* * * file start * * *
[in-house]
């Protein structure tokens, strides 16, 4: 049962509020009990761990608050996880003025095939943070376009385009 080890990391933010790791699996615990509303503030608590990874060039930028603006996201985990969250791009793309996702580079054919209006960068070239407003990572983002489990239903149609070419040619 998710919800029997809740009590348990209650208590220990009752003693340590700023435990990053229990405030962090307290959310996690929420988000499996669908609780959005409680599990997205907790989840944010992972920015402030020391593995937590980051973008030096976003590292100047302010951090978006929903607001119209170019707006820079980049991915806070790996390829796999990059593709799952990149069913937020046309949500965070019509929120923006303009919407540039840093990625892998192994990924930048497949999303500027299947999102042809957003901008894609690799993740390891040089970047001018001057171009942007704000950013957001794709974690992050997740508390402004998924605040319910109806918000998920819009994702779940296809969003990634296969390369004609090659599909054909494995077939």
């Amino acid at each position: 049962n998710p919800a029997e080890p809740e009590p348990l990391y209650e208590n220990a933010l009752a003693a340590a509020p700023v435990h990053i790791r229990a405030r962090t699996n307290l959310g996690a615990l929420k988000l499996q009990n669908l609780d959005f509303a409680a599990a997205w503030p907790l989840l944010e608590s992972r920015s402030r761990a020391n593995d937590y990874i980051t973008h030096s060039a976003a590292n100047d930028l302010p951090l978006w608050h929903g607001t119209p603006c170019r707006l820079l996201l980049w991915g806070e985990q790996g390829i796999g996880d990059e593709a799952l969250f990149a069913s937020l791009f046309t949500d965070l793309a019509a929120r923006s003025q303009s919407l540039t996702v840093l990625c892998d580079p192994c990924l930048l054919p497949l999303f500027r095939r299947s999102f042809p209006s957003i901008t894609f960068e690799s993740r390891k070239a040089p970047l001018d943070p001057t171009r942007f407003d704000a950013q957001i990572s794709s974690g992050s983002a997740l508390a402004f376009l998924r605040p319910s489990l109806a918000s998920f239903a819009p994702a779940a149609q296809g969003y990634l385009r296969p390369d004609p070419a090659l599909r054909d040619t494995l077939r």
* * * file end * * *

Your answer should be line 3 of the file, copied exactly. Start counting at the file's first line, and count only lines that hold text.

């Amino acid at each position: 049962n998710p919800a029997e080890p809740e009590p348990l990391y209650e208590n220990a933010l009752a003693a340590a509020p700023v435990h990053i790791r229990a405030r962090t699996n307290l959310g996690a615990l929420k988000l499996q009990n669908l609780d959005f509303a409680a599990a997205w503030p907790l989840l944010e608590s992972r920015s402030r761990a020391n593995d937590y990874i980051t973008h030096s060039a976003a590292n100047d930028l302010p951090l978006w608050h929903g607001t119209p603006c170019r707006l820079l996201l980049w991915g806070e985990q790996g390829i796999g996880d990059e593709a799952l969250f990149a069913s937020l791009f046309t949500d965070l793309a019509a929120r923006s003025q303009s919407l540039t996702v840093l990625c892998d580079p192994c990924l930048l054919p497949l999303f500027r095939r299947s999102f042809p209006s957003i901008t894609f960068e690799s993740r390891k070239a040089p970047l001018d943070p001057t171009r942007f407003d704000a950013q957001i990572s794709s974690g992050s983002a997740l508390a402004f376009l998924r605040p319910s489990l109806a918000s998920f239903a819009p994702a779940a149609q296809g969003y990634l385009r296969p390369d004609p070419a090659l599909r054909d040619t494995l077939r």